Because your bachelor's degree focuses on one particular area, you may graduate lacking some skills that potential employers prefer. A minor can help future-proof your skillset, as well, because you don't know what your future career will look like. As the job market shifts, you will have the skills to adapt to it.
What skills should you look to add with your minor? Skills like leadership, communication, and critical thinking are all highly valued by potential employers. A minor that adds some of these can help you round out your skillset as you look ahead to your future career. Similarly, tech skills can make you stand out in the modern workforce.
Specialize Your Career
While some people choose a minor to diversify, others will choose one to help them specialize. Some majors are fairly broad in scope. For instance, a business major is quite broad and is often something students choose to set the stage for graduate school. With a minor, you can specialize your focus on one aspect of your career field when you take one of these more general majors.
How to Choose a Minor
Choosing a minor does not have to be as difficult as choosing a major, but you should spend some time focusing on this choice.First, consider your career goals. Is your end desire to teach in a classroom? Then consider a minor in special education or child development. Do you picture yourself in business? Then a minor in marketing, finance, or leadership might be good. Are you unsure what your future career goals are? Then consider a minor that would open the door to additional employment possibilities outside of your major. Take some time to talk to people who work in your career field to see what skills would be valuable to a potential employer in the future and look for a minor that correlates.
Next, consider skills that may be lacking in your major field. Can you use a minor to add those skills to your education? The skills you may need can help direct your choice.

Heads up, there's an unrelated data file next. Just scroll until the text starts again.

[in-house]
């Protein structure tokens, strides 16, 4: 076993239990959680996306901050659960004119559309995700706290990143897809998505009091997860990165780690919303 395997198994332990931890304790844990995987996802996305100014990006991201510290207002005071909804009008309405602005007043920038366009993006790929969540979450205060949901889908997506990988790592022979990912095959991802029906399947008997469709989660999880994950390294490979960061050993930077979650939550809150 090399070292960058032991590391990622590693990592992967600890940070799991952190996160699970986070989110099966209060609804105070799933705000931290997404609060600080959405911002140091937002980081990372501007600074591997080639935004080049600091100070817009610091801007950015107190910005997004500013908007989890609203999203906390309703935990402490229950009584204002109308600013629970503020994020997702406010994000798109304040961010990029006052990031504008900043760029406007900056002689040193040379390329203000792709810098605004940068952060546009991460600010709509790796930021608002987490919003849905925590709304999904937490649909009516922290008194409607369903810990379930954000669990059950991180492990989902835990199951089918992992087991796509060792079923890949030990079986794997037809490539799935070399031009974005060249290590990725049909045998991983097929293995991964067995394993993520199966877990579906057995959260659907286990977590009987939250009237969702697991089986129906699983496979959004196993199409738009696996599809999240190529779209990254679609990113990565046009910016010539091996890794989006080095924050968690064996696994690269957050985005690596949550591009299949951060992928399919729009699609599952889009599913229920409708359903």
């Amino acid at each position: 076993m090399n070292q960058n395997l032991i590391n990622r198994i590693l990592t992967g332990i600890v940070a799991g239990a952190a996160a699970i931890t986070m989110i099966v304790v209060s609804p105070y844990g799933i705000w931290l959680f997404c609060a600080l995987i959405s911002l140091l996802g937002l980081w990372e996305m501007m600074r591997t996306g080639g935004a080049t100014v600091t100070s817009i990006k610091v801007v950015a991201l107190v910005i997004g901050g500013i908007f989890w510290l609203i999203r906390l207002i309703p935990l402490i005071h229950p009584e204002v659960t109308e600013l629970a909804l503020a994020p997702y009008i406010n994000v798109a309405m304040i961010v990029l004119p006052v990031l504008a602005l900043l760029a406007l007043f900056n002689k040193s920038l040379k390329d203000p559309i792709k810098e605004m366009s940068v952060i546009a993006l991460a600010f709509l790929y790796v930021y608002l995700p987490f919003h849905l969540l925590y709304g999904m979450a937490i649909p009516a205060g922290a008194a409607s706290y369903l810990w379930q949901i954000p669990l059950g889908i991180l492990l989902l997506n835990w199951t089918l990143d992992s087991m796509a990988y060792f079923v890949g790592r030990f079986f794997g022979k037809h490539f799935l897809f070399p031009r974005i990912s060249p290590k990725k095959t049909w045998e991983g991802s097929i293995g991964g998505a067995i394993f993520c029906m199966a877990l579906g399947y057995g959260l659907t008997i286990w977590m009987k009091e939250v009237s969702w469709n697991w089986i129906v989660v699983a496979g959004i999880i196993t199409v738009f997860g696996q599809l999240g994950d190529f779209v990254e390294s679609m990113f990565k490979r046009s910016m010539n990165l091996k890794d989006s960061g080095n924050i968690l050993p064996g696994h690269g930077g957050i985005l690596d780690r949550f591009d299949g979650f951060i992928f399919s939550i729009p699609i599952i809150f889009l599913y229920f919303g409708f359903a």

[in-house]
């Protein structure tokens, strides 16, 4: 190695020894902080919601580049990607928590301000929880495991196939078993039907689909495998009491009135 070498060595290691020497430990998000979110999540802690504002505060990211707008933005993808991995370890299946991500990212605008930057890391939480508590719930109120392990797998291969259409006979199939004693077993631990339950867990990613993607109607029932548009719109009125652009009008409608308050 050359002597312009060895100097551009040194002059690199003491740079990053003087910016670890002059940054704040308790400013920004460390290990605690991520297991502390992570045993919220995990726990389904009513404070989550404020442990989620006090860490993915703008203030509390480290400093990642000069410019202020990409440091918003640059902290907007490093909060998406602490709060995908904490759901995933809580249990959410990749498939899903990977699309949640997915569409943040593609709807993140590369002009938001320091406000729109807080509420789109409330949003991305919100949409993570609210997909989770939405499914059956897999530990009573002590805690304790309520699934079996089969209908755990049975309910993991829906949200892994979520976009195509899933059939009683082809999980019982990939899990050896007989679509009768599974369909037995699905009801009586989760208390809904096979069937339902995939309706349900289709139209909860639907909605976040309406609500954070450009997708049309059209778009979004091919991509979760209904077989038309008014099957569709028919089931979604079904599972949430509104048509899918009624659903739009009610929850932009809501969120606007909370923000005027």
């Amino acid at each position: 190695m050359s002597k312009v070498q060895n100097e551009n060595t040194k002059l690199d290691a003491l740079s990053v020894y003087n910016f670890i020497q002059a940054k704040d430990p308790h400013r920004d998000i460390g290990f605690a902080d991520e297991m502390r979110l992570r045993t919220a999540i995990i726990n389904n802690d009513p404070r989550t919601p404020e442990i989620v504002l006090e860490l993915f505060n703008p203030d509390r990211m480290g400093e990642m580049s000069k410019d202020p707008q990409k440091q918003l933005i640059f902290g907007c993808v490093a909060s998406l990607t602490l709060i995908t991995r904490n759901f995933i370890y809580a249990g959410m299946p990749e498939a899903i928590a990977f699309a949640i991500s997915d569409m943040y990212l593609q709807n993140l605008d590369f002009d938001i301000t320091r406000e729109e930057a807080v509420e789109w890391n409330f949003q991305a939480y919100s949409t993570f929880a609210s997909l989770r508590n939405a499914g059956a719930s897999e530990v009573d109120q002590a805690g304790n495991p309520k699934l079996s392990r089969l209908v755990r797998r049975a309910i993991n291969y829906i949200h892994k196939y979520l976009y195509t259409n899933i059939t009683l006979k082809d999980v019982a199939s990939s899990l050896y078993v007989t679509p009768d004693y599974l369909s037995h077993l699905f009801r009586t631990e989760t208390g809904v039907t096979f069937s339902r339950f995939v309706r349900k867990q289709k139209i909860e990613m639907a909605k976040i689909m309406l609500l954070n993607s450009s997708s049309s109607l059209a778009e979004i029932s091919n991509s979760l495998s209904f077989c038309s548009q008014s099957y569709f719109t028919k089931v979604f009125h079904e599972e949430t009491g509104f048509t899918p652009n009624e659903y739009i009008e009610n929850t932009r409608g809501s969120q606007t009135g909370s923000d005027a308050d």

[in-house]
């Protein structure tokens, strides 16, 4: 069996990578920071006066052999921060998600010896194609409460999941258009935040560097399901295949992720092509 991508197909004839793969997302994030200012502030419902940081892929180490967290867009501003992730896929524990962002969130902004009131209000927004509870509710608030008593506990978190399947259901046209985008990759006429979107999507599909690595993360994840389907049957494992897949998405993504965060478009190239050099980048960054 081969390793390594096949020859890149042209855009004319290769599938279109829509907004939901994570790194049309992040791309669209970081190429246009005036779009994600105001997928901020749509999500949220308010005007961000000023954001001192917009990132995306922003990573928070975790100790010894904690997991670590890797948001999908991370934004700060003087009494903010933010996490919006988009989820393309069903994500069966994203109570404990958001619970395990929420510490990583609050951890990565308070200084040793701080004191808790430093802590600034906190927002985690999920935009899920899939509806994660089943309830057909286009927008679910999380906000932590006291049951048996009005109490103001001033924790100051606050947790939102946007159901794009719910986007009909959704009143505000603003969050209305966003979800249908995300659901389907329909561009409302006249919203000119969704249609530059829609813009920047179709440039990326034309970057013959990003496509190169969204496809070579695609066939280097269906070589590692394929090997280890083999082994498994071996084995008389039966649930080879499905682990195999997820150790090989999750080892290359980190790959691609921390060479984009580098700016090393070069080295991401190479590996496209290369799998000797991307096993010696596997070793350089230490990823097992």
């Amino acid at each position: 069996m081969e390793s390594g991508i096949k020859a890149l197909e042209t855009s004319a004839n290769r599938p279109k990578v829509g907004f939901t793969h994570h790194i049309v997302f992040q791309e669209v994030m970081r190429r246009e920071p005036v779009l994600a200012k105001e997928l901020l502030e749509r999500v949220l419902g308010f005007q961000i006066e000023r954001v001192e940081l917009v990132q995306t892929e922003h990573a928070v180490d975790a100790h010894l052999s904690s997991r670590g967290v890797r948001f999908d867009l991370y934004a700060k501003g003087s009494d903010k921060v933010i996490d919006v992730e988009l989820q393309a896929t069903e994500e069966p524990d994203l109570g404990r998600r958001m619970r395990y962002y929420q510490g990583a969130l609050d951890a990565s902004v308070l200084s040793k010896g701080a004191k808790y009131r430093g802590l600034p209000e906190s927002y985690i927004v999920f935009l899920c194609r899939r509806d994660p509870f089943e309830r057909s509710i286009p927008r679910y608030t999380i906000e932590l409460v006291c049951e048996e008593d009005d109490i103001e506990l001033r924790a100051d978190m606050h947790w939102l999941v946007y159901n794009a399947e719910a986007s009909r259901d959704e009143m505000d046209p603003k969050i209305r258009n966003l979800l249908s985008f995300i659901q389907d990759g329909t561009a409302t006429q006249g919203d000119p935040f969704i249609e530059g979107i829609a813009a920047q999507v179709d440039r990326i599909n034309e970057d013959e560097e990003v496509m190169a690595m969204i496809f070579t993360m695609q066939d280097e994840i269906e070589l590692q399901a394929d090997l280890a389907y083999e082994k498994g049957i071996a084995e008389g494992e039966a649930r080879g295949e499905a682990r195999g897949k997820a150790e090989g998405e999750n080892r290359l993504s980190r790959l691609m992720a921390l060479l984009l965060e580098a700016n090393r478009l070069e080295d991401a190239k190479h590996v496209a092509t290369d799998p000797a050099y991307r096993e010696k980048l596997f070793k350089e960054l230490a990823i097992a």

After narrowing down the field, consider the coursework in the minor. Is it going to add labs you don't have time for, or can you easily add these studies to your existing workload?
Finally, consider your interests. Adding a minor means adding extra work, and you should enjoy that extra work. Choose a minor in an area of interest to you so that you will enjoy the additional study time.
Here are the minors JWU Online offers:
- Beverage Service Management
- Criminal Justice
- General Business (Liberal Studies students only)
- Human Resources Management
- Leadership Studies
- Sommelier Management
Does My Minor Have to Relate to My Major?
Many students assume that their minor needs to be connected to their bachelor's degree. While it is common for this to happen, it is not a requirement. You can minor in anything that you would enjoy studying or help you reach your career goals. If you feel that you want to round out your education with a focus outside of your major field, a minor gives you the opportunity.
However, some minors have courses with prerequisites, so make sure that you are choosing a minor that fits your education where it is. If your major does not fulfill those prerequisites, you may want to look elsewhere for your minor.
If you are interested in rounding out your education with a strong minor, and want the flexibility to study online, consider JWU. Our minors are an excellent complement to our degree programs to help you round out your education. If you’re interested in learning more about declaring a minor, check out the minors JWU offers along with all our degree programs. For more information, complete the Request Info form, call 855-JWU-1881, or email [email protected].